People keep asking, “What’s it like in Glasgow?” and “How are you doing?” The short answers are “Lovely” and “Doing all right”; the long answer to both is, “It’s more complicated than that.”
Glasgow first: Magpies instead of crows ( I don’t even see that many pigeons here).
Sandstone buildings everywhere; the question is “Red sandstone or yellow sandstone?”
Cloudy skies much of the time, but not as wet as one might think (so far) (Of course, it’s supposed to rain all day tomorrow, and my overcoat hasn’t arrived yet. If Samuel L Jackson is reading this, would you consider mailing me one of your full-length black coats? Thanks).
This “drive on the left” practise has effects beyond the obvious. A great many behaviours follow from the initial axiom that one drives on the left. For instance, the whole notion of a “passing lane” changes. For another, the habit of making eye contact with the driver when one is crossing the street works much less well when it turns out that you’ve been staring at the passenger.
Almost every restaurant I’ve seen has a vegetarian option, frequently a vegan option. Unfortunately, they rarely offer more than one or two, so if you don’t like those (or if they emphasize tomatoes, as many do), it’s hard luck. If you do like it, you’re in for a lot of repetition.
I like living as a pedestrian, but Glasgow is distinctly hilly — and my walk to and from work begins and ends on hills, with a more level stretch in the middle. From Partickhill to Hyndland, there’s a serious slope; then from Hyndland to Byres Road, it’s much more even. From Byres Road to the University, it’s uphill again (especially the short stretch from the gate I enter to the building that houses Theology). So every day, my walk begins comfortably enough heading downhill, but winds up with a steep uphill stretch.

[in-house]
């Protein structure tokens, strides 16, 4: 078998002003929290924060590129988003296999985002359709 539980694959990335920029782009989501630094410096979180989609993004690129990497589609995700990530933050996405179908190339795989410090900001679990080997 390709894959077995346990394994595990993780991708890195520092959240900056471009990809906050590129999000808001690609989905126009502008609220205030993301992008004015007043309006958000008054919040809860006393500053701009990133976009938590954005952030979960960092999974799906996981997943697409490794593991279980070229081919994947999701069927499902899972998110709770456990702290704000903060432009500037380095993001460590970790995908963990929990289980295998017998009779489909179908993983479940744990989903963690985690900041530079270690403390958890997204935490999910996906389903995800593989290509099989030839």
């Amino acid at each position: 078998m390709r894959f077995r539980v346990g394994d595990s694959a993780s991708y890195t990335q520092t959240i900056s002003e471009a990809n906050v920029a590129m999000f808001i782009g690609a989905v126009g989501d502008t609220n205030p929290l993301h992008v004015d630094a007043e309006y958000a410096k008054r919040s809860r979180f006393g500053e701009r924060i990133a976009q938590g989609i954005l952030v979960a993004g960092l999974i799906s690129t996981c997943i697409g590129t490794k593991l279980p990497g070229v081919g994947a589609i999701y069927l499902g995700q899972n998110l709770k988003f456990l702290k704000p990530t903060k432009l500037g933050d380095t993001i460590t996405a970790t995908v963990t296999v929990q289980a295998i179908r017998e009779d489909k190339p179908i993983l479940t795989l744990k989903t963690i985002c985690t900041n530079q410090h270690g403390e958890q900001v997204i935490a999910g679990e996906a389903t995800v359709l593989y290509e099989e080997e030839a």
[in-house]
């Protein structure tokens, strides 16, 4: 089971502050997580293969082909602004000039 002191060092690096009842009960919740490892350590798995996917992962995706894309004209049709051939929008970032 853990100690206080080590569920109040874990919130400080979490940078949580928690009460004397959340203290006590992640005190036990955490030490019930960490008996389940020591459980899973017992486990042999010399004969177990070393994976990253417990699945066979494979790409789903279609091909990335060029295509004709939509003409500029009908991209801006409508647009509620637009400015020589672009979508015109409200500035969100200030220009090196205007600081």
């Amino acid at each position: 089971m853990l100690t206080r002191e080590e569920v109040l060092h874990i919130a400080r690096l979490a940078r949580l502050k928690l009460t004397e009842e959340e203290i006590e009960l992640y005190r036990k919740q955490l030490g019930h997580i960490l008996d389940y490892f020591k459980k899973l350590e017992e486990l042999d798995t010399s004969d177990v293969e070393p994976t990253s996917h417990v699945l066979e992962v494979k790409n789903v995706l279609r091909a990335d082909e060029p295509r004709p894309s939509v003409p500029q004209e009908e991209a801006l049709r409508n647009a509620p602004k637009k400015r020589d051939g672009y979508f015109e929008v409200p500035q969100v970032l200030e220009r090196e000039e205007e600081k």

I like Glaswegians, although I have to ask people to repeat themselves embarrassingly often. They (mostly) indulge me with a smile. I haven’t explored much yet, but I look forward to learning more about the neighborhoods beyond the West End.
I hadn’t been listening to much music, partly because I wanted to learn to hear Glasgow, and partly because my iPhone now functions almost exclusively as a music player, and carrying one more electronic item (besides my actual mobile phone, for which Thanks, Gary!), seemed unnecessary. Yesterday and today I took the iPhone on my walk, and listening to music that I love contributed to a notable uptick in my feelings. That, together with the recollection that I can use the iPhone’s wifi even though I can’t use it for phone or phone-based data transmission, has me thinking again about jailbreaking it.